Minnesota Gov. Tim Walz vetoed a bill Thursday that would have guaranteed a minimum wage and other protections for Uber and Lyft drivers.
“Rideshare drivers deserve safe working conditions and fair wages, and I am committed to finding solutions to these issues that balance the interests of all Minnesotans, drivers and passengers alike,” wrote Mr. Walz, a Democrat. , in a letter to the Speaker of the Minnesota House of Representatives. But he said the legislation, which passed the state legislature last week, “is not the right bill to accomplish these goals.”
The bill had been seen as a significant victory for labor advocates, who have been fighting for greater benefits for concert conductors across the country. Uber and Lyft treat their drivers as independent contractors rather than employees, which means drivers are responsible for their own expenses and do not receive health care or other benefits. The companies say their business model allows drivers to maintain the flexibility they want.
The legislation would have required Uber and Lyft to pay their drivers at least $1.45 per mile driven with a passenger, or $1.34 per mile outside of Minneapolis-St. Paul, as well as $0.34 per minute. It would also have established a review process that would allow drivers to protest in cases where they were deactivated from the platforms.
Walz sided with the arguments of Uber and Lyft, which said the minimum wage was too high for a region like Minnesota and would force them to slash their rideshare businesses in the state as costs to riders rose. .
Earlier Thursday, Uber said it would pull out of Minnesota in early August if the bill passes, leaving only its premium service in the state’s largest metropolitan region.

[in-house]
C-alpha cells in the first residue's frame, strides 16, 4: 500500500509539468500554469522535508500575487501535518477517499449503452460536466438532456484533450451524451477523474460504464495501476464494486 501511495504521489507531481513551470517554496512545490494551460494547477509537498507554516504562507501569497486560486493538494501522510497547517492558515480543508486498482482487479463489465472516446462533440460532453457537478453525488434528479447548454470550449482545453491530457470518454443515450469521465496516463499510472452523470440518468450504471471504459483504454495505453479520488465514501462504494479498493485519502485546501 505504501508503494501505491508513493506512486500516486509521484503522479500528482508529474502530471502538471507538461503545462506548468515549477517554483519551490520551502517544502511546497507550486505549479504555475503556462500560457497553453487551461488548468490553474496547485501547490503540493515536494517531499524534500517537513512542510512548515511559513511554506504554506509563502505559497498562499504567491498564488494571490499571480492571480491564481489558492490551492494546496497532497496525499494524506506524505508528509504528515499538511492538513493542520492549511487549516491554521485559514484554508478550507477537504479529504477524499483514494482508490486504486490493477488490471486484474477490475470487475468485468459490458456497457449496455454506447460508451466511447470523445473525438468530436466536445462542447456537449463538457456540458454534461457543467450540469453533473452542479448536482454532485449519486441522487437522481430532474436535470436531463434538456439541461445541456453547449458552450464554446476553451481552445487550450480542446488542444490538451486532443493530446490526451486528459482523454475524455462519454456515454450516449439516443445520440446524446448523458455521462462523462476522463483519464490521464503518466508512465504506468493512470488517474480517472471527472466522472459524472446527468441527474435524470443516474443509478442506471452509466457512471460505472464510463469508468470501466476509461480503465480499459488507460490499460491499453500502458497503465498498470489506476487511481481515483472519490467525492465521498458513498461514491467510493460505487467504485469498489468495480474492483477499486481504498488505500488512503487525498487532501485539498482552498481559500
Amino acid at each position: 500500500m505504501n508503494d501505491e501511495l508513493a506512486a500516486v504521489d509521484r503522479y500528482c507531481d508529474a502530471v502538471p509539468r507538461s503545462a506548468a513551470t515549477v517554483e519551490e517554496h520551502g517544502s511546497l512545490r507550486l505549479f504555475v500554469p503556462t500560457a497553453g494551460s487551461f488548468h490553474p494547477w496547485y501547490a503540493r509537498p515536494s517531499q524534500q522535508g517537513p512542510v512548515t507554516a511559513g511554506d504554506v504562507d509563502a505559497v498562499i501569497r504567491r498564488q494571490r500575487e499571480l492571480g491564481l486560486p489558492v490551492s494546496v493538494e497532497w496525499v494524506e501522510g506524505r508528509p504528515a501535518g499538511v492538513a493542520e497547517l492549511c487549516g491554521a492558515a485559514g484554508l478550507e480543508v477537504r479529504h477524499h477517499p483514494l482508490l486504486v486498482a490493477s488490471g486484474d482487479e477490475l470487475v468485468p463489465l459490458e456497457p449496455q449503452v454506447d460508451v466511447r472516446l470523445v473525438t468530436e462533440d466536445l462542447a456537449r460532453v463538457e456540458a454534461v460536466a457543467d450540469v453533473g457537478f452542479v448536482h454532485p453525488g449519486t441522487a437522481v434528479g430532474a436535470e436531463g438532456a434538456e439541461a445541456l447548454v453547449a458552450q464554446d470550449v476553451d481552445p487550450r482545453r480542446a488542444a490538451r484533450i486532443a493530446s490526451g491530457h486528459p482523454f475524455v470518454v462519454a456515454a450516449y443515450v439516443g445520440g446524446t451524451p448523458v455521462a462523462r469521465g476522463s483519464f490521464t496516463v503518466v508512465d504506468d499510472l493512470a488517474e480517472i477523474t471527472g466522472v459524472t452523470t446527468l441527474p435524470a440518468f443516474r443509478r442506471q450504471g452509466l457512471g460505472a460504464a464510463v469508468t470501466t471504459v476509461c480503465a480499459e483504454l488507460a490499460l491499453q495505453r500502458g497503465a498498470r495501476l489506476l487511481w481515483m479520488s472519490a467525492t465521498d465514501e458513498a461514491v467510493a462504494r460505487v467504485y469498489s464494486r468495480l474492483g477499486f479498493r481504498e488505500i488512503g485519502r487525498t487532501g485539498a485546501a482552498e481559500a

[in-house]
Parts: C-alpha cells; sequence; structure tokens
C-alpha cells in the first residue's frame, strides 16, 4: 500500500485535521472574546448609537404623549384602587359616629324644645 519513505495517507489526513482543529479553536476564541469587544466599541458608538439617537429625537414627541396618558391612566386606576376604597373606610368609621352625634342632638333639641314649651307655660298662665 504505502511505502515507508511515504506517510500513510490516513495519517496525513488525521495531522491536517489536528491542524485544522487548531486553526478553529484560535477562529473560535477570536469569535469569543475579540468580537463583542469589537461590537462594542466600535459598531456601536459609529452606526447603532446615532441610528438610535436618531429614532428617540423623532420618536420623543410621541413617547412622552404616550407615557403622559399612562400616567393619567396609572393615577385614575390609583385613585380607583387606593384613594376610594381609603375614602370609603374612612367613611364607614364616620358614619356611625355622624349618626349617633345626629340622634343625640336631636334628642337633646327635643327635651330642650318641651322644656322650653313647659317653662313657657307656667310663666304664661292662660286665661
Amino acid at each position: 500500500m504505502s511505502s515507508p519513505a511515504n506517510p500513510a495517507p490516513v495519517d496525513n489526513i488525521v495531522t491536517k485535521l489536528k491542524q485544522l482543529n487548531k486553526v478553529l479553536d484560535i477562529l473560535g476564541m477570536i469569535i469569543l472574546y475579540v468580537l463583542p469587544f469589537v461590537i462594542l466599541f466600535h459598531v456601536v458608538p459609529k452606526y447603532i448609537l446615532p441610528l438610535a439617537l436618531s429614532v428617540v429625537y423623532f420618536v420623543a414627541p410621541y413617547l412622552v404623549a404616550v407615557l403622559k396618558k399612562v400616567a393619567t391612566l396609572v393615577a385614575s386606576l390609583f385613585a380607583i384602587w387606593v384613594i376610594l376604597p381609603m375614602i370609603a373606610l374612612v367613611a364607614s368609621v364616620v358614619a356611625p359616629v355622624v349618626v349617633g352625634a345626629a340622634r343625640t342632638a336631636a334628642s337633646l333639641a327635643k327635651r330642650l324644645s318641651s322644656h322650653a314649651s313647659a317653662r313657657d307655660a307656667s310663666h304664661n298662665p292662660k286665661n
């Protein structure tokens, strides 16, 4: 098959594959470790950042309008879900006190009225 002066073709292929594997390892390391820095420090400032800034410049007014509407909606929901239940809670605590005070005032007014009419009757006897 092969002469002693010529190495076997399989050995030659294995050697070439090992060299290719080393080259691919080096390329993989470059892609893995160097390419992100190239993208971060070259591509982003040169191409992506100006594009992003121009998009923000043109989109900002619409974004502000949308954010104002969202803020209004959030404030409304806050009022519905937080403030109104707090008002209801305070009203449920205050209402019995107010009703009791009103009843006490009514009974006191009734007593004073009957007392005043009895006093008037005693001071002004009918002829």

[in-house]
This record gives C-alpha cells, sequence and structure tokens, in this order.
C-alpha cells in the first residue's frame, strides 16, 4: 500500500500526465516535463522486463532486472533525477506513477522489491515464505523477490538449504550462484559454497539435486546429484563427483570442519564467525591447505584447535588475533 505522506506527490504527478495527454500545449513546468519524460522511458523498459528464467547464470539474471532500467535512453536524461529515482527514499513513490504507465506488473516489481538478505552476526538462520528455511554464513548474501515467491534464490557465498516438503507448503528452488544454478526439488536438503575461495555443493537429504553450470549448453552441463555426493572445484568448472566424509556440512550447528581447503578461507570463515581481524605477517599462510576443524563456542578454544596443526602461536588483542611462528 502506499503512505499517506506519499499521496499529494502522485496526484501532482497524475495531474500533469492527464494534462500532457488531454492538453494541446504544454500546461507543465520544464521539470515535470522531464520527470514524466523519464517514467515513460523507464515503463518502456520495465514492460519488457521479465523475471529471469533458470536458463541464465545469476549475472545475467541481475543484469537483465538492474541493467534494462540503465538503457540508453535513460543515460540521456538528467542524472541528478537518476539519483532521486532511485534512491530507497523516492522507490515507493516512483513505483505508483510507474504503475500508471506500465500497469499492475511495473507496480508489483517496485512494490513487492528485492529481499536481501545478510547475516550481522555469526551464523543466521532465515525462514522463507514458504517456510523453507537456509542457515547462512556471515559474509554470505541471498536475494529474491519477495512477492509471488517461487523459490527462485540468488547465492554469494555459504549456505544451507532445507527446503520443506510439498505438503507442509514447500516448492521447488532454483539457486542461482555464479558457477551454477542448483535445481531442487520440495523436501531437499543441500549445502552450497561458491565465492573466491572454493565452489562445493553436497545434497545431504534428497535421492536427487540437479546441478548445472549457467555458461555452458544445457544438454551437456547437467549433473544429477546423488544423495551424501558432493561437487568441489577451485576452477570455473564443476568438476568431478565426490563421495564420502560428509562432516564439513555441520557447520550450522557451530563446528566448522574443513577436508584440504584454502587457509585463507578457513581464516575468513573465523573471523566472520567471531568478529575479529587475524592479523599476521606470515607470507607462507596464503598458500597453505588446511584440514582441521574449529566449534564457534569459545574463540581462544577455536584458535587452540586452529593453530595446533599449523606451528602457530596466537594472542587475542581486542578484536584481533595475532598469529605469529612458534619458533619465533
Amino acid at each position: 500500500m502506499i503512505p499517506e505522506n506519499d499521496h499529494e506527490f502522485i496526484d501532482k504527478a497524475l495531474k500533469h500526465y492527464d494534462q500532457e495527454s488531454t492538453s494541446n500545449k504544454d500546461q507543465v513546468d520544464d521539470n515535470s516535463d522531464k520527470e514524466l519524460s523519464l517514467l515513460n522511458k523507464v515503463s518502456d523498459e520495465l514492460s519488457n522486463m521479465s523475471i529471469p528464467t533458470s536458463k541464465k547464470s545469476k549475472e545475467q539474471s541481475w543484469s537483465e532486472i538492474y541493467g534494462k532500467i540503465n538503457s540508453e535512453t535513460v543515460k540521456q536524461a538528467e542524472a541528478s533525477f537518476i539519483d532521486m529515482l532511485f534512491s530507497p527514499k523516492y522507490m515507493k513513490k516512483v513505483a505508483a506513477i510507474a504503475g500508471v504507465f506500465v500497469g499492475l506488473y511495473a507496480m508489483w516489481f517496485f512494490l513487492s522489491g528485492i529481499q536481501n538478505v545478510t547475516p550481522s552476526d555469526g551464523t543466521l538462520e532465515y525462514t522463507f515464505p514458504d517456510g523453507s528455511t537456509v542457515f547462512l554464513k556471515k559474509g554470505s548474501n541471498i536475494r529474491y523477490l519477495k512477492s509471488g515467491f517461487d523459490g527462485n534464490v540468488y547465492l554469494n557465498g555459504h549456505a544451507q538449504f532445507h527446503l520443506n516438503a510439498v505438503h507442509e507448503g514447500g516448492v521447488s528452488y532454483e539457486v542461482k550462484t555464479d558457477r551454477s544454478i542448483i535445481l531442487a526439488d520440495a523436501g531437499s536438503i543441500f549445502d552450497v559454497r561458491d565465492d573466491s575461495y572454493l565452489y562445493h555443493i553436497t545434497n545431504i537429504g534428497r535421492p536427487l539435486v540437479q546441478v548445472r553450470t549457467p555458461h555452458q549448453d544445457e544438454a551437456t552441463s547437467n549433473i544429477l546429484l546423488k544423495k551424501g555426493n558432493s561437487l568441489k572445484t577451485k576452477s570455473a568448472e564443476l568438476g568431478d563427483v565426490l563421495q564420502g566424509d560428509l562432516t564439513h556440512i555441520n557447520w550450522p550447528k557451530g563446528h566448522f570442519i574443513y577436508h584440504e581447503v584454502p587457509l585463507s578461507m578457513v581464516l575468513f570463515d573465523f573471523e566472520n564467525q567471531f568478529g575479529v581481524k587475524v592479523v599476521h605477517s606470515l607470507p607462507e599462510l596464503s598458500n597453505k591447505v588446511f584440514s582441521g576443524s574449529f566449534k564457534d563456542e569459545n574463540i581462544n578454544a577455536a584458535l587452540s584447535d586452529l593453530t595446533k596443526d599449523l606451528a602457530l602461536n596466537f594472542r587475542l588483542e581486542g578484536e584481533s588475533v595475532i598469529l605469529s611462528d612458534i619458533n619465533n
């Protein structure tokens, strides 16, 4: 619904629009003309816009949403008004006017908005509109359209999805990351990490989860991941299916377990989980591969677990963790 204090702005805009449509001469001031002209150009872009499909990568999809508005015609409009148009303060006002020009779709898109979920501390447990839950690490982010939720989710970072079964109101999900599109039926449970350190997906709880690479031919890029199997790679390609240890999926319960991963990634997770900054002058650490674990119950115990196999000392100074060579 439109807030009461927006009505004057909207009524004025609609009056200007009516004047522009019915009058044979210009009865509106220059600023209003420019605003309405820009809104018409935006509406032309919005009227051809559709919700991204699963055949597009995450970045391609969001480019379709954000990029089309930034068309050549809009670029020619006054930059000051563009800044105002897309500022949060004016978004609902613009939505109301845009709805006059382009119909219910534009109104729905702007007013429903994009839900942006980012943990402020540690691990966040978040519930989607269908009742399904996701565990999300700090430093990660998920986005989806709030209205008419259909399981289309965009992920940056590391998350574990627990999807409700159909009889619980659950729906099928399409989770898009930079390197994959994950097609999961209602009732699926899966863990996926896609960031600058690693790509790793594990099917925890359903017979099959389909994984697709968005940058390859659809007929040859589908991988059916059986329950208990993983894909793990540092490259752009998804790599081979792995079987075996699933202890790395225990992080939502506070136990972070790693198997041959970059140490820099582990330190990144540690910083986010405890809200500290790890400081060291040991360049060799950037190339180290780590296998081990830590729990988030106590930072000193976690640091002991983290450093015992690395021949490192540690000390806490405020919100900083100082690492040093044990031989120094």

“This bill could make Minnesota one of the most expensive states in the country for rideshares, which could put us on par with the cost of rides in New York City and Seattle, cities with dramatically lower costs of living. higher than Minnesota,” Walz said. wrote in his letter.
In addition to the veto, the former, Mr. Walz also issued an executive order establishing a commission to study the rideshare business in Minnesota and recommend policy changes to ensure drivers are fairly compensated.
Uber applauded the news, saying it would support a different bill that would offer a slightly lower minimum wage and ensure drivers are classified as independent contractors rather than employees in Minnesota, a long-standing goal of the company that has advanced in other states.
“We welcome the opportunity to get this right and hope the legislature quickly passes a compromise in February,” said Freddi Goldstein, a spokeswoman for Uber.
CJ Macklin, a Lyft spokesperson, added that “lawmakers should pass fair pay and other protections, but it must be done in a way that doesn’t jeopardize affordability and safety for those who depend on the service.”
State Senator Omar Fateh, author of the bill, criticized Mr. Walz’s decision on Twitter.
“Today, we saw the electric corporations control our government,” he wrote. “The fight is not over and I promise you I will not back down.”